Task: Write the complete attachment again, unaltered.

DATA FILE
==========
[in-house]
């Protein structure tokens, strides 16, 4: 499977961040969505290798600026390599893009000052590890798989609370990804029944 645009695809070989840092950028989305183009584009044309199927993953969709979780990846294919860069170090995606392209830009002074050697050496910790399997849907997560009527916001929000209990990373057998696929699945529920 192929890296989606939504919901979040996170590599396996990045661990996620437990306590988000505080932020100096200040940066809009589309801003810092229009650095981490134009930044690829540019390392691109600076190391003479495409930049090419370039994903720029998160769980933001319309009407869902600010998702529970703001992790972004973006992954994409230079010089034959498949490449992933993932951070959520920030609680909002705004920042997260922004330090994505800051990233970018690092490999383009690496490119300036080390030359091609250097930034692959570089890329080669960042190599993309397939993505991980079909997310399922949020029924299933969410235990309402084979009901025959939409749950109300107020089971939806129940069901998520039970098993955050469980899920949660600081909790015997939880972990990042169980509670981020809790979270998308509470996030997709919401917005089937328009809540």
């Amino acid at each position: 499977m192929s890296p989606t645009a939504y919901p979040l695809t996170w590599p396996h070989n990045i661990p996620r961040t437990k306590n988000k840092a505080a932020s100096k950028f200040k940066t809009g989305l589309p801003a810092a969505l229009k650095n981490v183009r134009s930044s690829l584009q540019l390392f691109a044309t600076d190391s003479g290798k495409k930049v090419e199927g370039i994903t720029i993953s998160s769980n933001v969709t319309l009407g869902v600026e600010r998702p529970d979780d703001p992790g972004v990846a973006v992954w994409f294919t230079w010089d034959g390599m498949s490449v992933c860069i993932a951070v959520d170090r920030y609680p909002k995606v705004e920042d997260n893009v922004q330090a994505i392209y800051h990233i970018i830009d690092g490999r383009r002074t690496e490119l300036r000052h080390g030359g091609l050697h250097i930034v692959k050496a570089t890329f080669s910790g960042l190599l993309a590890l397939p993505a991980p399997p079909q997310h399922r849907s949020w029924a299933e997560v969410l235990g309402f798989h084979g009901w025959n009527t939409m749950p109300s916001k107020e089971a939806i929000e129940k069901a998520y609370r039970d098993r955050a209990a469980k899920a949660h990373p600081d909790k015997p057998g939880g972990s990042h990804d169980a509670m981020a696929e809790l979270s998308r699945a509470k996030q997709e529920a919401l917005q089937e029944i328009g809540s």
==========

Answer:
[in-house]
């Protein structure tokens, strides 16, 4: 499977961040969505290798600026390599893009000052590890798989609370990804029944 645009695809070989840092950028989305183009584009044309199927993953969709979780990846294919860069170090995606392209830009002074050697050496910790399997849907997560009527916001929000209990990373057998696929699945529920 192929890296989606939504919901979040996170590599396996990045661990996620437990306590988000505080932020100096200040940066809009589309801003810092229009650095981490134009930044690829540019390392691109600076190391003479495409930049090419370039994903720029998160769980933001319309009407869902600010998702529970703001992790972004973006992954994409230079010089034959498949490449992933993932951070959520920030609680909002705004920042997260922004330090994505800051990233970018690092490999383009690496490119300036080390030359091609250097930034692959570089890329080669960042190599993309397939993505991980079909997310399922949020029924299933969410235990309402084979009901025959939409749950109300107020089971939806129940069901998520039970098993955050469980899920949660600081909790015997939880972990990042169980509670981020809790979270998308509470996030997709919401917005089937328009809540």
């Amino acid at each position: 499977m192929s890296p989606t645009a939504y919901p979040l695809t996170w590599p396996h070989n990045i661990p996620r961040t437990k306590n988000k840092a505080a932020s100096k950028f200040k940066t809009g989305l589309p801003a810092a969505l229009k650095n981490v183009r134009s930044s690829l584009q540019l390392f691109a044309t600076d190391s003479g290798k495409k930049v090419e199927g370039i994903t720029i993953s998160s769980n933001v969709t319309l009407g869902v600026e600010r998702p529970d979780d703001p992790g972004v990846a973006v992954w994409f294919t230079w010089d034959g390599m498949s490449v992933c860069i993932a951070v959520d170090r920030y609680p909002k995606v705004e920042d997260n893009v922004q330090a994505i392209y800051h990233i970018i830009d690092g490999r383009r002074t690496e490119l300036r000052h080390g030359g091609l050697h250097i930034v692959k050496a570089t890329f080669s910790g960042l190599l993309a590890l397939p993505a991980p399997p079909q997310h399922r849907s949020w029924a299933e997560v969410l235990g309402f798989h084979g009901w025959n009527t939409m749950p109300s916001k107020e089971a939806i929000e129940k069901a998520y609370r039970d098993r955050a209990a469980k899920a949660h990373p600081d909790k015997p057998g939880g972990s990042h990804d169980a509670m981020a696929e809790l979270s998308r699945a509470k996030q997709e529920a919401l917005q089937e029944i328009g809540s």